Repairing Broken Teeth

April 5, 2024

Repairing Broken Teeth

Repairing Broken Teeth A broken tooth is a common dental emergency that can result from accidents, biting down on hard objects, or decay. It's important to address a broken tooth quickly to prevent further damage and potential infection. This blog post will discuss the options available for repairing broken teeth, helping you understand which might be the best solution for your situation.

Types of Broken Teeth

The type of repair required for a broken tooth depends on the severity and location of the break. Common types of breaks include:

  • Chips: Minor damage that usually involves small pieces of the enamel coming off.
  • Cracks: These can range from superficial cracks in the enamel to deep cracks that reach into the root.
  • Fractures: These can involve part of the chewing surface or a large piece of the tooth itself.
  • Complete Breaks: The tooth has broken off completely at or below the gum line.

Repairing Broken Teeth Treatment Options

1. Dental Bonding

  • For: Minor chips and cracks.
  • Procedure: A tooth-colored composite resin is applied to the tooth, shaped to cover the damage, and then hardened with a light to bond the material to the tooth.
  • Benefits: Quick and cost-effective.

2. Dental Veneers

  • For: Larger chips and cracks.
  • Procedure: A custom-made shell of tooth-colored porcelain or composite resin is created and cemented to the front surface of the tooth.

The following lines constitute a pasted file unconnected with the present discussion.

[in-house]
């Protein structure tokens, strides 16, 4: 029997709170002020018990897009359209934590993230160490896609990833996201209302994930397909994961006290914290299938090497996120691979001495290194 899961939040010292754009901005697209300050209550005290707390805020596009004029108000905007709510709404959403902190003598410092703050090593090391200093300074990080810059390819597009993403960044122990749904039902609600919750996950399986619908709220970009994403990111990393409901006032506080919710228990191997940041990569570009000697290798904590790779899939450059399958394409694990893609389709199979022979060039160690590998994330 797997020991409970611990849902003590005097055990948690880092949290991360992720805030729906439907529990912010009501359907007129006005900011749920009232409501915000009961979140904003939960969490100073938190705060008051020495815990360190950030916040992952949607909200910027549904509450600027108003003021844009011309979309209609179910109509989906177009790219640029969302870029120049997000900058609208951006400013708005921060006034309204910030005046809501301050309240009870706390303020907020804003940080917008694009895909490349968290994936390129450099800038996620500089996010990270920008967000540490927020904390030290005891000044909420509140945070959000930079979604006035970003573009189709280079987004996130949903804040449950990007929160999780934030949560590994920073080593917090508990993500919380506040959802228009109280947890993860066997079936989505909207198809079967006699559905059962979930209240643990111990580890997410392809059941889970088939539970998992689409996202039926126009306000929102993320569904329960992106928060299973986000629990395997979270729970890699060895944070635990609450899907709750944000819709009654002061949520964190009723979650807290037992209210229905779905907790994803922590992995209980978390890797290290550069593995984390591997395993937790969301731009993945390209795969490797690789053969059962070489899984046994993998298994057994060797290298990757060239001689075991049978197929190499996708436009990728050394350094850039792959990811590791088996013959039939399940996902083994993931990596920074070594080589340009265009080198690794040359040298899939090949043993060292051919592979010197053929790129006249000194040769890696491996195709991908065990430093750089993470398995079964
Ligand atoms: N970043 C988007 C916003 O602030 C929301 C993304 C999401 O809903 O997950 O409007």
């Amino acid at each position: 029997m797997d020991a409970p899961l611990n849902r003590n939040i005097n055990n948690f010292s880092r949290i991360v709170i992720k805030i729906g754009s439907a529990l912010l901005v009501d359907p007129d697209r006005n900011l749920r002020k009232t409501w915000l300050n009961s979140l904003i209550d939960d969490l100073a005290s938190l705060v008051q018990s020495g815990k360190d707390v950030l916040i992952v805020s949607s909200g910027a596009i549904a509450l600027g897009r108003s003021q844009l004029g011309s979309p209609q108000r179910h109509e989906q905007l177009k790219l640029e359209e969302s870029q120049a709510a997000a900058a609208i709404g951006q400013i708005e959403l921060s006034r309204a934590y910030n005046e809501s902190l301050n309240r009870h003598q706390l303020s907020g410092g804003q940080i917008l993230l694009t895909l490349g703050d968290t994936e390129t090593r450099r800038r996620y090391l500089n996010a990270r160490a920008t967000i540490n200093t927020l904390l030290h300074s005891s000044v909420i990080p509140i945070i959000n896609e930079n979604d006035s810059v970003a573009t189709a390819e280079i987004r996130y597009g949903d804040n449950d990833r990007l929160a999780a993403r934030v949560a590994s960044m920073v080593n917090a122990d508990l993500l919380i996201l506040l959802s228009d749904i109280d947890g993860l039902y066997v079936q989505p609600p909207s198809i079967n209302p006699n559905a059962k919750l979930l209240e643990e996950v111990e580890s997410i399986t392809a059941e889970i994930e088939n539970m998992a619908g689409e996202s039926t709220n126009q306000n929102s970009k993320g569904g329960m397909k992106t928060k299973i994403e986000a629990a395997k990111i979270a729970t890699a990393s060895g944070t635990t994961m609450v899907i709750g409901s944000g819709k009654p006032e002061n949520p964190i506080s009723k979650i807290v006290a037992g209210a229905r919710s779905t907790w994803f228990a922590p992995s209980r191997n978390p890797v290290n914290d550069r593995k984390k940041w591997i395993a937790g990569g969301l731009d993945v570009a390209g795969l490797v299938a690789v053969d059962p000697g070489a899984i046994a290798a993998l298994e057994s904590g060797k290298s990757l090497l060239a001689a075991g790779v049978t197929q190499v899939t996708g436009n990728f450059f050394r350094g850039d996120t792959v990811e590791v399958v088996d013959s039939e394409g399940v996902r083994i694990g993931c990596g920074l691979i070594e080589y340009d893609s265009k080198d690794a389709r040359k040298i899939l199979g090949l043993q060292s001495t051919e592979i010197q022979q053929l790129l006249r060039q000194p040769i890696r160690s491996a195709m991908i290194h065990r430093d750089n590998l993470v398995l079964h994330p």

• Benefits: Provides a strong, natural appearance and is long-lasting.

3. Dental Crowns

  • For: Extensive cracks, fractures, or complete breaks.
  • Procedure: The remaining part of the tooth is trimmed, and a crown, made of porcelain, metal, or a combination of both, is fitted over the top.
  • Benefits: Restores the tooth’s shape, size, strength, and appearance.

4. Root Canal Therapy

  • For: Cracks that extend into the pulp.
  • Procedure: The damaged pulp is removed, the root canal is cleaned and sealed, and the tooth is covered with a crown or filling.
  • Benefits: Saves the tooth from extraction and prevents infection.

5. Dental Implants

  • For: Teeth that are completely broken off at the gum line and cannot be saved.
  • Procedure: The broken tooth is extracted, and an implant is surgically inserted into the jawbone. After healing, a crown is attached to the implant.
  • Benefits: Provides a durable, permanent replacement that looks and functions like a natural tooth.

Aftercare for Repaired Teeth

Regardless of the treatment method, proper aftercare is crucial to ensure the longevity of the repair. This includes:

  • Practicing good oral hygiene by brushing twice a day and flossing daily.
  • Avoiding hard foods and candies that can damage the repair.
  • Wearing a mouthguard during sports or if you grind your teeth at night.
  • Regular dental checkups to monitor the repair and overall oral health.


If you have a broken tooth, it's important to see a dentist as soon as possible to determine the best course of action. Whether it's a minor chip or a major break, there are several treatment options available to restore both function and aesthetics to your smile. With proper care and maintenance, repaired teeth can last as long as your natural teeth.

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